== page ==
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This article was published 8/8/2013 (1387 days ago), so information in it may no longer be current.
HIGHWAY 12 AND 317 JUNCTION -- Before a diner leaves Robyn's Drive-In, she makes a point of detouring around some tables so she can pass the counter on her way out.
"The food was excellent," she says, nodding to the cooking staff in back.
Those kind of compliments aren't unusual at Robyn's Drive-In, about 60 kilometres northeast of Winnipeg. Owners James and Robyn Kebernik have a growing reputation for serving great hamburgers, even if they are located "in the middle of nowhere."
Their not-so-secret ingredient? It's the beef cattle. They raise their own.
When BSE (bovine spongiform encephalopathy) hit in 2002, the couple saw their returns from cattle come crashing down. They struggled to find other revenue streams. When a relatively new restaurant came up for sale, they figured why not?
After all, the Kebernik family, starting with James' parents, had been raising black Angus beef cattle for half a century, consistently obtaining the highest grades in Canada and the United States.
Meantime, Robyn, who James met through an online dating service and is from Michigan, had never been on a farm before they married in the midst of the BSE crisis. But one thing she did know was how to cook and run a restaurant. It was a way for her to make a contribution.
So they began serving beef from their farm, which they run in partnership with other family members, through the restaurant.
That was eight years ago. Some farm-to-restaurant operations also started up back in the BSE days, when the discovery of a single animal with mad cow disease closed export markets to Canadian beef. A similar restaurant was the Holy Cow in Birtle but it has closed. "We're stubborn," James said.
They go through about 15 cows in a season -- a season being from the time the snow melts off the parking lot to the time it fills up again.
James says 15 cows "doesn't sound like a lot but it does help out." It equates to about 20,000 burger patties. "When you press them by hand, that's a lot," said Robyn.
Most hamburger meat is from poorer cuts, leaving the better cuts for the steaks. Not at Robyn's. They use the whole cow. Their cattle are also mostly, but not entirely, grass-fed.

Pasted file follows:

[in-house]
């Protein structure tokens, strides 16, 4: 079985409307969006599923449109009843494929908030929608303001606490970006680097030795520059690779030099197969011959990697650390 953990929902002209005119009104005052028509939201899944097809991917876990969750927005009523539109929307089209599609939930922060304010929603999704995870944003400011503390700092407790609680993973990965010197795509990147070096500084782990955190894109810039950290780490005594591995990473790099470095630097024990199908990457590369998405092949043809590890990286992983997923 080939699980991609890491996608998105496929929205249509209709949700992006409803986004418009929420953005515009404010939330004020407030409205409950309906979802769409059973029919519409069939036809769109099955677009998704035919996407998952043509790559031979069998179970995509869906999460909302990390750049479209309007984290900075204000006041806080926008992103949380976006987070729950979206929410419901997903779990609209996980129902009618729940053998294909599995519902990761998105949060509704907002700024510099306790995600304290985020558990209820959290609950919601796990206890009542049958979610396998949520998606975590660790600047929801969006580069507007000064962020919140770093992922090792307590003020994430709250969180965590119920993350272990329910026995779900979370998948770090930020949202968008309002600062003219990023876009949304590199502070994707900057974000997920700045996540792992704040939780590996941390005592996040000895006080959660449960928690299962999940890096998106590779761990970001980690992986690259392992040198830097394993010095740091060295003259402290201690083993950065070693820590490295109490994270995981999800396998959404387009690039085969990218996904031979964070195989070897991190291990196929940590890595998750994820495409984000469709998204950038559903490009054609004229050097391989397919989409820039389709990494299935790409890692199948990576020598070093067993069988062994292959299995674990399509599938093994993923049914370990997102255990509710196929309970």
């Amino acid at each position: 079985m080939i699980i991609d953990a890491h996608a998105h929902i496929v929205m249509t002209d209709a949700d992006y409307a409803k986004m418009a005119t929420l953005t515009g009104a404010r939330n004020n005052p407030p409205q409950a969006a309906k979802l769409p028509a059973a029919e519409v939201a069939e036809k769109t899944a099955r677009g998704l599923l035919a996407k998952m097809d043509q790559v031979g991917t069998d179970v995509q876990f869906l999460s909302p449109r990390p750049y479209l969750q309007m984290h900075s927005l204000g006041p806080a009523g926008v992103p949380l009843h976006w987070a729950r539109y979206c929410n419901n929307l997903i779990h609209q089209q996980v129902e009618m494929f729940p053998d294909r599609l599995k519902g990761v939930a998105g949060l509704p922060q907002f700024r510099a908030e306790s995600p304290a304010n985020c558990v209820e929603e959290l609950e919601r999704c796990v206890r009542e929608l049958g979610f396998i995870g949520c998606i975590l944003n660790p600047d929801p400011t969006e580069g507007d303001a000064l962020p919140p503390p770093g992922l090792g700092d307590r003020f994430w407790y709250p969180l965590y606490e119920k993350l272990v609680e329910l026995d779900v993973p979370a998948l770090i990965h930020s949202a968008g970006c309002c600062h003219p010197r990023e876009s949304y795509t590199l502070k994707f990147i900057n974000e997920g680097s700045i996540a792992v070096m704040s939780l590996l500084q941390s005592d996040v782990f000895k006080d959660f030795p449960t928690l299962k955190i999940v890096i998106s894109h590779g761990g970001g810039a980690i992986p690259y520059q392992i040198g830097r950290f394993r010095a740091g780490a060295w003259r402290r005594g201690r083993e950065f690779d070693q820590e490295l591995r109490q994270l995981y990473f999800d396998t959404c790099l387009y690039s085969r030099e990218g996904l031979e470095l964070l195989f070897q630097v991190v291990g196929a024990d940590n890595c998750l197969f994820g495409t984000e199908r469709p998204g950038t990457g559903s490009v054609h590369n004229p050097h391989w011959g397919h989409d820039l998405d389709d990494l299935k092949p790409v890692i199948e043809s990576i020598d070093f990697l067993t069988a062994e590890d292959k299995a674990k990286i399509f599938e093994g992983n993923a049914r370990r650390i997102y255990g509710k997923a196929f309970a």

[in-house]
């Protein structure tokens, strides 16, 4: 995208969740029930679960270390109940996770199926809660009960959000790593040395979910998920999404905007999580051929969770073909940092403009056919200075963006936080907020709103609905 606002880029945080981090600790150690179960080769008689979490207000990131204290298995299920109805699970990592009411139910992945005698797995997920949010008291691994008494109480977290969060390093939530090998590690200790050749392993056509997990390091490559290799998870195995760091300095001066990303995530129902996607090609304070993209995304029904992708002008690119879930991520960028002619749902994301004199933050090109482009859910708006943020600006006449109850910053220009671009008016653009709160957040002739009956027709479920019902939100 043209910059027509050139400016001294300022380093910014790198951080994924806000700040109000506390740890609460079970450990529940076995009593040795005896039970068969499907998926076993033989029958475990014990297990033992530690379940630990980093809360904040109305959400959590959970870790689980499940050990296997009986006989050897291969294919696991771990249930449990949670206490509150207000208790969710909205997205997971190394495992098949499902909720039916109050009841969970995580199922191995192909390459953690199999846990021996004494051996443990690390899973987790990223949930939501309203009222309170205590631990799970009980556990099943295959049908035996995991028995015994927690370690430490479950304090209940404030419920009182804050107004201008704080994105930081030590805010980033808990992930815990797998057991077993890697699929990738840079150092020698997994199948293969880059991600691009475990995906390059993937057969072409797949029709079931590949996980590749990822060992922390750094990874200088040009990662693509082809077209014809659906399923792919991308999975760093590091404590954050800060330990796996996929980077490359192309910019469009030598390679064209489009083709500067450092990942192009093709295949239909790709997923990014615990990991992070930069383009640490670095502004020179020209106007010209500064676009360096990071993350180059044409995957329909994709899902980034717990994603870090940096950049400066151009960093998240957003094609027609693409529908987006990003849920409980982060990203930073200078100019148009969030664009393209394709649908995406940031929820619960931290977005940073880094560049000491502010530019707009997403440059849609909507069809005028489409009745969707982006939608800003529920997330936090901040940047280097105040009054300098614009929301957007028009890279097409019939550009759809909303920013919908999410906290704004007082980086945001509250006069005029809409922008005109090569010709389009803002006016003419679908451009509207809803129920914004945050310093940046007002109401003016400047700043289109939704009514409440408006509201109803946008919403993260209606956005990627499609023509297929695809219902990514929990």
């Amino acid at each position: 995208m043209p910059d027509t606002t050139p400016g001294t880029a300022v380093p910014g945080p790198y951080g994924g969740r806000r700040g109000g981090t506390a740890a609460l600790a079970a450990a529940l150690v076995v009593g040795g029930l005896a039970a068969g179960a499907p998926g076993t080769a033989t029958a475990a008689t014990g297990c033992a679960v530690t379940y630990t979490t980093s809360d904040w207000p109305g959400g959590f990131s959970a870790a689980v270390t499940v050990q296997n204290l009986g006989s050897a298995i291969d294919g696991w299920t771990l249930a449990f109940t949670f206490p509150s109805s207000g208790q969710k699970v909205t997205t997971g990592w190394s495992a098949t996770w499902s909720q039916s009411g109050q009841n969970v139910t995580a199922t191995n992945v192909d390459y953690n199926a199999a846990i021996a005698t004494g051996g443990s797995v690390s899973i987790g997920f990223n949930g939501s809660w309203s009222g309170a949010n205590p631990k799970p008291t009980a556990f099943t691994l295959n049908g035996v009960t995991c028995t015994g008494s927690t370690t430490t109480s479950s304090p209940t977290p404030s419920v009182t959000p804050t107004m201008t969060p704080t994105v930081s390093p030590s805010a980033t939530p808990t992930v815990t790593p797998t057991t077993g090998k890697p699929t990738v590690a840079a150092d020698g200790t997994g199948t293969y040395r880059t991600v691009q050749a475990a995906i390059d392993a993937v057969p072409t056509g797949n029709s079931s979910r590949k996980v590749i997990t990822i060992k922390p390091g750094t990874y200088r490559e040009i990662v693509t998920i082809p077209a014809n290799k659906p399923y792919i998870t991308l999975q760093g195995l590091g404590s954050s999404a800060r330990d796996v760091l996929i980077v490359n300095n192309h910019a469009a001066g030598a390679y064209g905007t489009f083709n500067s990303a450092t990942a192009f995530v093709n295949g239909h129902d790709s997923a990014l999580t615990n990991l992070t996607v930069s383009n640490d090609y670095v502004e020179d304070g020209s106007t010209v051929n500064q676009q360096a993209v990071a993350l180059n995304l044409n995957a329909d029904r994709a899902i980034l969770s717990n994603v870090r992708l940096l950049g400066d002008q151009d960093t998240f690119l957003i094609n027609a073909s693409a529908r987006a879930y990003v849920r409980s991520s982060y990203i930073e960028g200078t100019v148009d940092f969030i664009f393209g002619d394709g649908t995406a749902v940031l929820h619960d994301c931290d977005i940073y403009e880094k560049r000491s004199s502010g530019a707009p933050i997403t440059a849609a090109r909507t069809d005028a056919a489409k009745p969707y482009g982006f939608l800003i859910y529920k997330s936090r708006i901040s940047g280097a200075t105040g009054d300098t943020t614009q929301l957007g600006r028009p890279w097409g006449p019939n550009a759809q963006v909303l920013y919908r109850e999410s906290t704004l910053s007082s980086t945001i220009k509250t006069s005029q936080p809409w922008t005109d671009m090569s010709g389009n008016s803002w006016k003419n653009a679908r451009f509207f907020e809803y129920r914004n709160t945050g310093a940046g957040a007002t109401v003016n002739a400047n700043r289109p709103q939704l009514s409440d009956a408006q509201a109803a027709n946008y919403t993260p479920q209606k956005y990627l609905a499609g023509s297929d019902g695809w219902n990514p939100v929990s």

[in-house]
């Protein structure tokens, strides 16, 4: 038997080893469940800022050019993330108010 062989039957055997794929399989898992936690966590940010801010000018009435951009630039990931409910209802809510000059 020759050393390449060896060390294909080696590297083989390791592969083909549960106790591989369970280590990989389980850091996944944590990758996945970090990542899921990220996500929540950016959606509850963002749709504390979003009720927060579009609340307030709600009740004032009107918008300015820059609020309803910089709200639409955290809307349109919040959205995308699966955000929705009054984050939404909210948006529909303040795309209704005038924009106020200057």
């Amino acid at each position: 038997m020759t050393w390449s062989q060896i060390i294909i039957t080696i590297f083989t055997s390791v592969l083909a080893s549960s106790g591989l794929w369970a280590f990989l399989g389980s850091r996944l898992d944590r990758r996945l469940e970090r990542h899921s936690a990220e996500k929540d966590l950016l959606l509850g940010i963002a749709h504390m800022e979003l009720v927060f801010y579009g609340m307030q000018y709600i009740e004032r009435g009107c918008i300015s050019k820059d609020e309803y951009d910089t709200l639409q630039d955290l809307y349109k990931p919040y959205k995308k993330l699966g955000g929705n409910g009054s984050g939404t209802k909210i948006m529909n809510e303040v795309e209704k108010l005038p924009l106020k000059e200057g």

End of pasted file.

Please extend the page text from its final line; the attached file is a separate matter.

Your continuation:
Their patties are meatier. They are six ounces. A lot of fast-food hamburgers are three ounces or less. As well, the meat is fresh, never more than 10 days to two weeks old, processed at the provincially inspected BJ Packers in Beausejour.
The Keberniks also boast that their product has no filler whatsoever. People would be surprised how much filler goes into the hamburgers in some chains, said James.
They use local produce whenever they can, and their buns come from the Upper Crust Bakery in Selkirk. They say Manitoba potatoes make the best french fries, and they cut all their own fries in back of the restaurant.
"We can't get the volume discounts like a McDonald's gets, so we have to concentrate on producing a quality product," said James.
They use a charbroiler to cook their hamburgers, and Robyn and James are "passionate" about cooking.
"We thoroughly enjoy it," said James.
They have about 10 part-time staff, mostly farm kids from the area. Their family helps out, too. Robyn's Drive-In has a takeout window that brings in about 50 per cent of their business.
One steady customer is Allen Hocaluk from Brokenhead Ojibway First Nation, who lives about 10 kilometres away.
He stops by almost weekly. "Their hamburgers are great, very tasty," said Hocaluk. "It all tastes homemade from the hamburgers to the perogies to the borscht soup."
The biggest obstacle would seem to be their location. It's close to the Kebernik farm but little else. They're at the junction of highways 317 and 12, about 60 kilometres northeast of Winnipeg.
"Most people laugh that we're in the middle of nowhere but we're actually 20 minutes from many places" such as Lac du Bonnet, Beausejour and Selkirk, said James.
It has a strong local customer base and serves cottagers from Lac du Bonnet and Lee River.
In the news this week were British scientists who produced the first hamburger in a laboratory. The Keberniks aren't too worried test-tube burgers are going to muscle in on their business, though.
"Ours are the real thing," said James. Robyn's is open from 11 a.m. to 8 p.m. Monday to Thursday, 11 a.m. to 9 p.m. Friday and Saturday, and 11 a.m. to 9 p.m. Sundays.